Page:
When we think about Climate Change, our first thoughts are often that of either the causes like fossil fuels. Or the the extreme weather events we are witnessing such as the droughts, the floods, the fires and the heatwaves. Yet, although many of us will say that the climate emergency makes us feel a level of anxiety, we don’t automatically associated the mental health risks being presented by our changing climate.
For some, in the face of the world’s inaction, and an unknown future, this climate anxiety is leading to strong emotion responses such as angry, guilt, distress and fear. And this level of emotional response can have a devastating impact on our mental well being.
In a time when our changing climate is calling into question some of the fundamental certainties we have of the world, our future, and undermines our very sense of security, in this episode we explore…
The Age of Climate Anxiety
Following my own personal experiences with burnout several years ago, mental health has become a really important subject matter to me. And through my YouTube channel I’ve been understanding that many of my viewers report they suffer anxiety when discussing the climate emergency.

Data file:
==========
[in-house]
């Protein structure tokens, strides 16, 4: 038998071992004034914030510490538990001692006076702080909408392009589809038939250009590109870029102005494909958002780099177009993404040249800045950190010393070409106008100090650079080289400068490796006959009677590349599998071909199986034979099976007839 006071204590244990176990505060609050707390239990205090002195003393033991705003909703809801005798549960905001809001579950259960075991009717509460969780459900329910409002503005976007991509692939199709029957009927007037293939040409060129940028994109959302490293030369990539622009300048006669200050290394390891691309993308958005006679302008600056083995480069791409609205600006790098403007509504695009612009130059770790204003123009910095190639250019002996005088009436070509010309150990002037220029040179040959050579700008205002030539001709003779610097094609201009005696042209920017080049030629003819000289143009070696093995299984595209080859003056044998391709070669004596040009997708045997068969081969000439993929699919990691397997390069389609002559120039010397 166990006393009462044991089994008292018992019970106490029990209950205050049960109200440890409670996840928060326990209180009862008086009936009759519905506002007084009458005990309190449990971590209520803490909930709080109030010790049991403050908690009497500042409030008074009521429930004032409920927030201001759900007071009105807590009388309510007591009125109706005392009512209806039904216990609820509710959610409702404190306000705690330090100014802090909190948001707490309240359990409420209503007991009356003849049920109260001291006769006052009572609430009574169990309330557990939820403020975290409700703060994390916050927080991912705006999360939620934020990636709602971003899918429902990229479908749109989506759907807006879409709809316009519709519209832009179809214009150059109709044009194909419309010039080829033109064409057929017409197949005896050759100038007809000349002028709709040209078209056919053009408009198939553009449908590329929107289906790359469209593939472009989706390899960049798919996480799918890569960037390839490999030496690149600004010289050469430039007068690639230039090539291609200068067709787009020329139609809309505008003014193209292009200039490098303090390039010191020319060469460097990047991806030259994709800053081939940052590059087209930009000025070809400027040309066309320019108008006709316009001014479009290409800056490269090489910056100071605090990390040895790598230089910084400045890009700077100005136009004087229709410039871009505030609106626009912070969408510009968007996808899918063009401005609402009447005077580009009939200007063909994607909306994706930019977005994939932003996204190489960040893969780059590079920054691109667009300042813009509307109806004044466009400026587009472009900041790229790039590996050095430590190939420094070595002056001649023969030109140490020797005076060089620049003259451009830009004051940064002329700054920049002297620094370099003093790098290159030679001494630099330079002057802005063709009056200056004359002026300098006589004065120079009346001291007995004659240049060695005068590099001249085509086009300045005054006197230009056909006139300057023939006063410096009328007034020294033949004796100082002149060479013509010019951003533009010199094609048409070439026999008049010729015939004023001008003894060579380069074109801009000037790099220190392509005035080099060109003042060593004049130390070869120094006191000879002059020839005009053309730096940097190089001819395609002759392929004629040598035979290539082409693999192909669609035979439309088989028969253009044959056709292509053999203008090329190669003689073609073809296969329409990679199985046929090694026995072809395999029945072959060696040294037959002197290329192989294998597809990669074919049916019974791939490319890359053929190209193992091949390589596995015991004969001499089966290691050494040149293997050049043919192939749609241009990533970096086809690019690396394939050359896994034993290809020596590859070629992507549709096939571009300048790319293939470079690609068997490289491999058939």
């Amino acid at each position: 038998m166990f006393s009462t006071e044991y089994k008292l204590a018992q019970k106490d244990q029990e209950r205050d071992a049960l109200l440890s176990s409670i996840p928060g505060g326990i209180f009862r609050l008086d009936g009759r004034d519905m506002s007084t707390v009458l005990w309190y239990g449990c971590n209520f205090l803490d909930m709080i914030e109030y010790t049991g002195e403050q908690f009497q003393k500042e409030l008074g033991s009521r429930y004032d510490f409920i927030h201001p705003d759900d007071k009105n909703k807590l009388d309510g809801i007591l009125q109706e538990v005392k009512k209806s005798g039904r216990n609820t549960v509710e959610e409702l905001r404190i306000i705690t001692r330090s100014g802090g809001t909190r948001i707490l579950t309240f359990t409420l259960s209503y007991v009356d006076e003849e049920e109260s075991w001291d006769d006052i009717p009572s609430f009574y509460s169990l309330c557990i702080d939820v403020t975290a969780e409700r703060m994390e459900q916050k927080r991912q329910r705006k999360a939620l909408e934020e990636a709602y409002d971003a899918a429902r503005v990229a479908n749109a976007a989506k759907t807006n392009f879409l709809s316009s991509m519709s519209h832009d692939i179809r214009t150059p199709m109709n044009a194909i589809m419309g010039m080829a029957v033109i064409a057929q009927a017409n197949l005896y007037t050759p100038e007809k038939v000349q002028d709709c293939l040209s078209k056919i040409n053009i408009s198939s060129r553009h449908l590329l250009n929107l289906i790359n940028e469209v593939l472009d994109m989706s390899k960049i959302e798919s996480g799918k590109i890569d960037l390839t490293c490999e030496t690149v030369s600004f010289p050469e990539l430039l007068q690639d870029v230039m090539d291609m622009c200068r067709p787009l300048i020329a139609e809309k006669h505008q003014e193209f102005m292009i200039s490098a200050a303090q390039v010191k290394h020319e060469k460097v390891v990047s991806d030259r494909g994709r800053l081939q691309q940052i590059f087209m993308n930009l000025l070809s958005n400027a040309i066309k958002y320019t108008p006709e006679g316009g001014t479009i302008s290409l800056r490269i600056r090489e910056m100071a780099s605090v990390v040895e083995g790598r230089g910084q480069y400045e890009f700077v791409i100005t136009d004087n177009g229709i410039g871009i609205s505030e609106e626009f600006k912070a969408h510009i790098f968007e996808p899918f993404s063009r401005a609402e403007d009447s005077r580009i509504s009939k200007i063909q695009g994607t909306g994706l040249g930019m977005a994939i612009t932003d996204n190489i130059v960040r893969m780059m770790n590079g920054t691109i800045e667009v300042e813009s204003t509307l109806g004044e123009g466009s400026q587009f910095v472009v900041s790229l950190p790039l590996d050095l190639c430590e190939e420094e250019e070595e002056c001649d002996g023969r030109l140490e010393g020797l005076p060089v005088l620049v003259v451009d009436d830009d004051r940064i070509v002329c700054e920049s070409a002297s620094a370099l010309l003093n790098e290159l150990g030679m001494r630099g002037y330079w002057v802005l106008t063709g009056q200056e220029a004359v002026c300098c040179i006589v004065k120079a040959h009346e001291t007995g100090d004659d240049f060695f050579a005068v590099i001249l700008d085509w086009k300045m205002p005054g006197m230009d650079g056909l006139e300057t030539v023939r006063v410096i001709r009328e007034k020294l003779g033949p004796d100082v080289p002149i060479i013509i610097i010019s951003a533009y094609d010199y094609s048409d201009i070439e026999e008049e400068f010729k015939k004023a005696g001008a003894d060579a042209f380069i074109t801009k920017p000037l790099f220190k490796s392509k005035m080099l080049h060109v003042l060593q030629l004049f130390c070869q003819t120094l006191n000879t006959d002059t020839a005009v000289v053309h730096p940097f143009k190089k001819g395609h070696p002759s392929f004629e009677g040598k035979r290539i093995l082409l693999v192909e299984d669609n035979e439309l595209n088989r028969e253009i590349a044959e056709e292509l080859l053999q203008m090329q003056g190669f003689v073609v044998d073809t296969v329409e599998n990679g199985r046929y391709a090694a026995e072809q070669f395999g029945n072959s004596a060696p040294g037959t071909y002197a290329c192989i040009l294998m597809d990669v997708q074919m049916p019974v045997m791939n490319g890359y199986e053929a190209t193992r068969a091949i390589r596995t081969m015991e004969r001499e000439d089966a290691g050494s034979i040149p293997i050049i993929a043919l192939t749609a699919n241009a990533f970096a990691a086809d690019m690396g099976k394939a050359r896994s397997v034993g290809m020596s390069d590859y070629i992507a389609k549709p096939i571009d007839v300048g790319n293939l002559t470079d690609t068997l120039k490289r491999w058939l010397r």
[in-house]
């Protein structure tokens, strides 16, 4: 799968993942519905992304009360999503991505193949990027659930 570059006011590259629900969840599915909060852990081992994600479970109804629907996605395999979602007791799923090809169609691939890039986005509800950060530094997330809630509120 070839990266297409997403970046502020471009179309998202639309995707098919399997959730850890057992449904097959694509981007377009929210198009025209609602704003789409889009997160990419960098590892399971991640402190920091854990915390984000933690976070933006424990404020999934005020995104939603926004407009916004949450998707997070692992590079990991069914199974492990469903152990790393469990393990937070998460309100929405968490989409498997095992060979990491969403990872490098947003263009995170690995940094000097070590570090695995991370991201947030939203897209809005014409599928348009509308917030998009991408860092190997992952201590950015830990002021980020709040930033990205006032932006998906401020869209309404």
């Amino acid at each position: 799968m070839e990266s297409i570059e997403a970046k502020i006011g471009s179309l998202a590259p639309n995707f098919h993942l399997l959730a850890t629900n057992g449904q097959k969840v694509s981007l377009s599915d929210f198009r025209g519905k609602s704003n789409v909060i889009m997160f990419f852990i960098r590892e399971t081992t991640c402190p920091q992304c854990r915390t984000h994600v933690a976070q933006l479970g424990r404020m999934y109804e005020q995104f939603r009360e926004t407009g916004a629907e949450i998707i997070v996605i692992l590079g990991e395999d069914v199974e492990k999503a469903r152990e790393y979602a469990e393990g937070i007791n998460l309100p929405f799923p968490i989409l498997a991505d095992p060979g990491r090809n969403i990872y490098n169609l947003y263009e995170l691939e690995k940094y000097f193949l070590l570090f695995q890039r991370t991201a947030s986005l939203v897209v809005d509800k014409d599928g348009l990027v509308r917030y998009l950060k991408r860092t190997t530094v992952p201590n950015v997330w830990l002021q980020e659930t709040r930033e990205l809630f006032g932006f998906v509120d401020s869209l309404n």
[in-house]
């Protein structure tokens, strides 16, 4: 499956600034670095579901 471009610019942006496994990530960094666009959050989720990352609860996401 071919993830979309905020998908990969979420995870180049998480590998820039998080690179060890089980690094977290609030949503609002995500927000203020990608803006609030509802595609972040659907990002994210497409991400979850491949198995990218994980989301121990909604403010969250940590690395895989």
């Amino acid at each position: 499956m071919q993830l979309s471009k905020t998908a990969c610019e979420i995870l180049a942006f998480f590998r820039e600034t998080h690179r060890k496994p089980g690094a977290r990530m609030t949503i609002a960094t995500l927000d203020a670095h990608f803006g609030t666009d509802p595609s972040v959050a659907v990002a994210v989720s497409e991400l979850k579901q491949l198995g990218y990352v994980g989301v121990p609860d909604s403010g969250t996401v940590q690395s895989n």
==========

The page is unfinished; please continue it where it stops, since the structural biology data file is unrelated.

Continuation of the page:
Wanting to understand the potential impacts that the climate emergency has on our mental health, I recently had the pleasure to speak with a world leading authority of the psychological impacts of climate change, Dr. Susan Clayton. Whitmore-Williams Professor of Psychology, The College of Wooster, Ohio in the United States, Dr Clayton is the Co-Author of the invaluable book ‘Psychology and Climate Change – Human Perceptions, Impacts, and responses. And contributor to the sixth IPCC assessment report; Climate Change 2022: Impacts, Adaptation and Vulnerability. Here are some of the highlights of this discussion. You can watch the full discussion on my YouTube video: The Age Of Climate Anxiety
But how does psychology help us to understand the climate emergency?